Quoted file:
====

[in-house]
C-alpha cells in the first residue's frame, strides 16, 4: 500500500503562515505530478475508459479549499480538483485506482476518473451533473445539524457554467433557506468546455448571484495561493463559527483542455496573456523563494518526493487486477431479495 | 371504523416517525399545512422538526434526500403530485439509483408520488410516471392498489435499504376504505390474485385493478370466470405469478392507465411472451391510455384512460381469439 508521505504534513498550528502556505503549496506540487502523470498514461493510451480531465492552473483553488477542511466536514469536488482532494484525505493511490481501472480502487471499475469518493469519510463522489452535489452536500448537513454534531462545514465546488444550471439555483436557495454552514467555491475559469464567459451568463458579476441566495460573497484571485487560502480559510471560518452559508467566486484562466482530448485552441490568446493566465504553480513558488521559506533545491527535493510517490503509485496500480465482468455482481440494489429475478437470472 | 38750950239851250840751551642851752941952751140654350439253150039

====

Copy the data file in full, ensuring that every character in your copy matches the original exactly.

[in-house]
C-alpha cells in the first residue's frame, strides 16, 4: 500500500503562515505530478475508459479549499480538483485506482476518473451533473445539524457554467433557506468546455448571484495561493463559527483542455496573456523563494518526493487486477431479495 | 371504523416517525399545512422538526434526500403530485439509483408520488410516471392498489435499504376504505390474485385493478370466470405469478392507465411472451391510455384512460381469439 508521505504534513498550528502556505503549496506540487502523470498514461493510451480531465492552473483553488477542511466536514469536488482532494484525505493511490481501472480502487471499475469518493469519510463522489452535489452536500448537513454534531462545514465546488444550471439555483436557495454552514467555491475559469464567459451568463458579476441566495460573497484571485487560502480559510471560518452559508467566486484562466482530448485552441490568446493566465504553480513558488521559506533545491527535493510517490503509485496500480465482468455482481440494489429475478437470472 | 38750950239851250840751551642851752941952751140654350439253150039